One of the challenges of EDK2 development is its domain specificity.  By that, I mean that EDK2 is laser-focused on one, and only one, thing:  booting a computer to an OS target.  As such, EDK2 is made up of many domain-specific programming languages, such as .VFR, .INF, .DSC, .FDF, and .DEC.  Each of these technologies has its own BNF grammar, meaning its own set of keywords, tokens, and parse trees.  These domain-specific languages are what give EDK2 its powerful focus on its one task:  booting a computer.

While there is certainly no scandal in that, there are drawbacks to this approach.  One drawback is the time required to ramp up someone on EDK2 who is new to BIOS development.  Even for someone talented and experienced in C programming and firmware development in other problem domains, it takes a while for someone to get up to speed on the EDK2 build process and how all these domain-specific languages work together to build a firmware image.

Another drawback is lack of industry-standard tooling.  For most types of programming, even C programming for other types of firmware, there is a plethora of IDEs, code analyzers, code visualizers, and, in general, available tooling to assist a developer in getting his job done quickly and with high quality.  This is more of a challenge for EDK2.  Its domain-specificity and relatively small user base mean we can't rely on all the great tooling that is commonplace for C#, Java, or Python developers.

The Solution

Enter Edk2Code.  Edk2Code is a plugin for the Visual Studio Code IDE (VS Code).  If you're not familiar, VS Code is a free and open source programmer's IDE hosted on GitHub and managed by Microsoft.  It has become extremely popular in recent years due to its support for many languages, excellent ecosystem of extensions, speed, and lightweight design.

Intel engineer Guillermo Antonio Palomino Sosa created Edk2Code as an open source extension for VS Code.  This extension brings to EDK2 developers many of the same IDE features that other programmers have enjoyed for a long time:  syntax highlighting, code navigation, auto completion, and error detection.  I've given it a test drive, and I think it's great.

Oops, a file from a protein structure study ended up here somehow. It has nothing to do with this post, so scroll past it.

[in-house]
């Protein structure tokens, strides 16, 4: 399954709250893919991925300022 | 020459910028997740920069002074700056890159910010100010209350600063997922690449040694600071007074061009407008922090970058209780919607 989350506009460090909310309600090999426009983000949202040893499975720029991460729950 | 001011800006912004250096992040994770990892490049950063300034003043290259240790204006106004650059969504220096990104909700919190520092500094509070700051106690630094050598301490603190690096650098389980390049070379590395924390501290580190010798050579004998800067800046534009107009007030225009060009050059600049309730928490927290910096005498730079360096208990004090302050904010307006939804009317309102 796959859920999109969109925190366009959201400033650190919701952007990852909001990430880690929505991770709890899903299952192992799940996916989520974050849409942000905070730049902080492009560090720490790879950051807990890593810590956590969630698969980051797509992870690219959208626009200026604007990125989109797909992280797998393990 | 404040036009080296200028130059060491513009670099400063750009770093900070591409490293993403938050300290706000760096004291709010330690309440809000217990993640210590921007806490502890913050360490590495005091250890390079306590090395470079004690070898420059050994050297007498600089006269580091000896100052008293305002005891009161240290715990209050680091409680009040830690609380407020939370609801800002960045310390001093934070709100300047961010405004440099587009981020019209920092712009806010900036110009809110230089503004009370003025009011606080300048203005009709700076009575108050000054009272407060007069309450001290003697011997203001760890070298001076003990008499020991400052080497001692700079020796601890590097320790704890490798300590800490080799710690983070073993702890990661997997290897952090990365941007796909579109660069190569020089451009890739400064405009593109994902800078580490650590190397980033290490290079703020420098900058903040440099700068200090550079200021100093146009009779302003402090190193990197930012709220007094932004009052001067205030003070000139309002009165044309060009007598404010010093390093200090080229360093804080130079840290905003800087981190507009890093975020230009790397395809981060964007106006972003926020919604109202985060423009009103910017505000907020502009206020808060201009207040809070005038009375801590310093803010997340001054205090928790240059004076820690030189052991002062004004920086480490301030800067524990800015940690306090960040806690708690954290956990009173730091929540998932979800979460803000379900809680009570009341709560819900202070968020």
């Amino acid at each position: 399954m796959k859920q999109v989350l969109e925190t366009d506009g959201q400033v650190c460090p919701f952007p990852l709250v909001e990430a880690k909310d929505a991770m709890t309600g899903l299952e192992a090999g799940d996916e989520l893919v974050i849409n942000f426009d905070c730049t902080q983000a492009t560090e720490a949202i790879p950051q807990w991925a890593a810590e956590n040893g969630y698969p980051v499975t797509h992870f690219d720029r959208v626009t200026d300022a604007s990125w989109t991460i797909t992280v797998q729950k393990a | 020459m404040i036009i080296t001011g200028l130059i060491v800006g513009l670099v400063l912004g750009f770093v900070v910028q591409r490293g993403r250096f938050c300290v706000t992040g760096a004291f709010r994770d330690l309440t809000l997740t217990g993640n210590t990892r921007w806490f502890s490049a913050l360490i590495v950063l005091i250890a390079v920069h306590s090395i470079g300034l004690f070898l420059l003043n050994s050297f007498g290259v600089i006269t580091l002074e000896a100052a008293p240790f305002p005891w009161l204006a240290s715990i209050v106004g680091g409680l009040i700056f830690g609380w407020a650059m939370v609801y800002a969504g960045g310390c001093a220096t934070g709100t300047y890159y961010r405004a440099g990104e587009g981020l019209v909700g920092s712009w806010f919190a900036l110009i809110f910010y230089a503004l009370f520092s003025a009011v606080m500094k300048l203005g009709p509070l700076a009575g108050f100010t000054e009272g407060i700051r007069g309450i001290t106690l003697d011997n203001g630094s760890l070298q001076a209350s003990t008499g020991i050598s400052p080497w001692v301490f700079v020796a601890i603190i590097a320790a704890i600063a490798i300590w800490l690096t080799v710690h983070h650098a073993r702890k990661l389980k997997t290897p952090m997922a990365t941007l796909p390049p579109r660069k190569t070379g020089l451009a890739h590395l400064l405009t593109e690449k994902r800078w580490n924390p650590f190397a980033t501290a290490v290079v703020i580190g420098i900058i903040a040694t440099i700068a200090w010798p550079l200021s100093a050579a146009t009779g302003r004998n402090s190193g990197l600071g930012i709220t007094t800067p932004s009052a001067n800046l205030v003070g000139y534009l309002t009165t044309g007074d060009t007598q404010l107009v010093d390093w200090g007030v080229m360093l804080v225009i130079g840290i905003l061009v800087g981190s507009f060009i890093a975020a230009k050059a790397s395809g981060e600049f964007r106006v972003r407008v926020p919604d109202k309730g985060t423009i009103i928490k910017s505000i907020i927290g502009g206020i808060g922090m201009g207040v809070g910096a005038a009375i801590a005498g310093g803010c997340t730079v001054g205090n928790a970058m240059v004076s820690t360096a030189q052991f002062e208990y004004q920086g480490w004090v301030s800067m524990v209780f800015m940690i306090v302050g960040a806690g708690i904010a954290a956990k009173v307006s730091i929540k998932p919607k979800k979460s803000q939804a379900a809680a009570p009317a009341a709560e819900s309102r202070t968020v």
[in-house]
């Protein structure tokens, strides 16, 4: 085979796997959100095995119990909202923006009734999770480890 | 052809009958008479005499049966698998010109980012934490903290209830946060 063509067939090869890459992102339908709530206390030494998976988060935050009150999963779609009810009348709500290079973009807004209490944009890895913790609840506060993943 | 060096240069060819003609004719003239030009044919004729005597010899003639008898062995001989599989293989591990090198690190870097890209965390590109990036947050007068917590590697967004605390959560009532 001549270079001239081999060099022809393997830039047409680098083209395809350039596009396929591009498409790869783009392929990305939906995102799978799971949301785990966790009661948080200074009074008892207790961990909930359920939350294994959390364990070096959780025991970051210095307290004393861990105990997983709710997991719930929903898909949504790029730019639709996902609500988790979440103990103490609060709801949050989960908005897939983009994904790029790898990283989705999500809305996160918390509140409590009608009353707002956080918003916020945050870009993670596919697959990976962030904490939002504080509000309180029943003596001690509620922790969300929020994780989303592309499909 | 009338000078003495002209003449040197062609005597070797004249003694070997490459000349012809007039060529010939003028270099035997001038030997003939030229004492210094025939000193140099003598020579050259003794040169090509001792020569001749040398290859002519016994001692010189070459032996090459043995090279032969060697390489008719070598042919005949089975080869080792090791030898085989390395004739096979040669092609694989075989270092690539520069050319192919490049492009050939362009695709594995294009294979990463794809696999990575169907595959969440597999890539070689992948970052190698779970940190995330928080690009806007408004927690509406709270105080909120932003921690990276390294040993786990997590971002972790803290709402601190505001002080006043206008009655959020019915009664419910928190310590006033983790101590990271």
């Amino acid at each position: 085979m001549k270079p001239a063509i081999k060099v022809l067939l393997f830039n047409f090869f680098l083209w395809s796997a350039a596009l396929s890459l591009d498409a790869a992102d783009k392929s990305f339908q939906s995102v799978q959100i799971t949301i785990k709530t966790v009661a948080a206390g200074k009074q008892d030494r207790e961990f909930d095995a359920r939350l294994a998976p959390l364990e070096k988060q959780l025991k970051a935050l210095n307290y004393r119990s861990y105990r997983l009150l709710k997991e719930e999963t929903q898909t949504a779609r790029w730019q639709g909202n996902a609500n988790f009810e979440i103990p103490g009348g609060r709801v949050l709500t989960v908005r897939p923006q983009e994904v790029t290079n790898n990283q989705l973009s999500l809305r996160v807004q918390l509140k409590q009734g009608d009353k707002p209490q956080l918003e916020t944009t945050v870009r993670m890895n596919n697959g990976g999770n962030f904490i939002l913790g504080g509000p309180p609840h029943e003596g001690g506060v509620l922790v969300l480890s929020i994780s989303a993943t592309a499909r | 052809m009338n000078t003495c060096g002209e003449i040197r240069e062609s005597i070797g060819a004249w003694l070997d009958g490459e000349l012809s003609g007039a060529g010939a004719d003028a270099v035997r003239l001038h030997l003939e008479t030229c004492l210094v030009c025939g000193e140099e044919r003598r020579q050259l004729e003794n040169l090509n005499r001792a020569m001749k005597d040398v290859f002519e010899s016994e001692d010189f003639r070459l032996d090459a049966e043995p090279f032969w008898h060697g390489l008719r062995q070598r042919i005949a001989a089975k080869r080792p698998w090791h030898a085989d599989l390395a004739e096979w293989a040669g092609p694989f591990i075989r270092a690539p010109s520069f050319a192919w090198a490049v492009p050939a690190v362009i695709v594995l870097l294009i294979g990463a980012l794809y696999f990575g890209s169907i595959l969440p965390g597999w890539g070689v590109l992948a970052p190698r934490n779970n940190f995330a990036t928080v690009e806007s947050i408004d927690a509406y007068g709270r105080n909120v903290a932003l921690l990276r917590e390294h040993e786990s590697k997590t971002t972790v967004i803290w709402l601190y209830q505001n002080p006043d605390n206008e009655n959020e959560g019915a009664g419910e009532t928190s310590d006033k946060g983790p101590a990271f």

Installation is straightforward and similar to how all extensions are installed in VS Code.

1. Download VS Code

2. Install Edk2Code extension

3.  File / Open Folder... and open the location of your EDK2 source tree

4.  From the Command Pallet (Ctrl+Shft+P) run EDK2: Rebuild index database and point the dialog to your Build directory.  A database will be created and stored in a directory called .edkCode in your workspace.  For example, here I can check EmulatorX64 if I want to work on that module.

At this point, you're ready to go.  As an optional advanced step, you can create a BuildReport.log file at build-time to give Edk2Code assistance in creating a more tailored experience.  You create this optional BuildReport.log file with the -Y/-y switches like:

build -p EmulatorPkg\EmulatorPkg.dsc -Y COMPILE_INFO -y BuildReport.log

See the Edk2Code wiki if you get stuck.


Here are the commands available:

I encourage you to play around with it and discover all it has to offer.  For example:

  • see the syntax highlighting in .INF, .DSC, etc. files
  • Tree of references
  • Tree of library dependencies
  • Go to Definition/Go to Declaration
  • Variable and PCD value resolution

Some demos on the wiki:  Functionality

What About SlickEdit?

I know, us BIOS people love our SlickEdit.  Long-time readers might remember an article I did years ago that added syntax highlighting for EDK2 files in SlickEdit.  You can find that article here:  Syntax Highlighting for EDKII Files: .dec, .dsc, .fdf, .inf, .uni, .vfr

Edk2Code Webinar

Finally, Guillermo (a.k.a. Willy) recently hosted a webinar on the UEFI Forum's YouTube channel where he introduced this tool.  Check it out to learn more:

All in all, Edk2Code is a great extension that brings many advanced IDE features that have been lacking in the EDK2 community for a long time.  It makes on-ramping developers new to EDK2 easier.  If you have experience with other tools that support EDK2 development, mention them in a comment below!  Thanks for reading!

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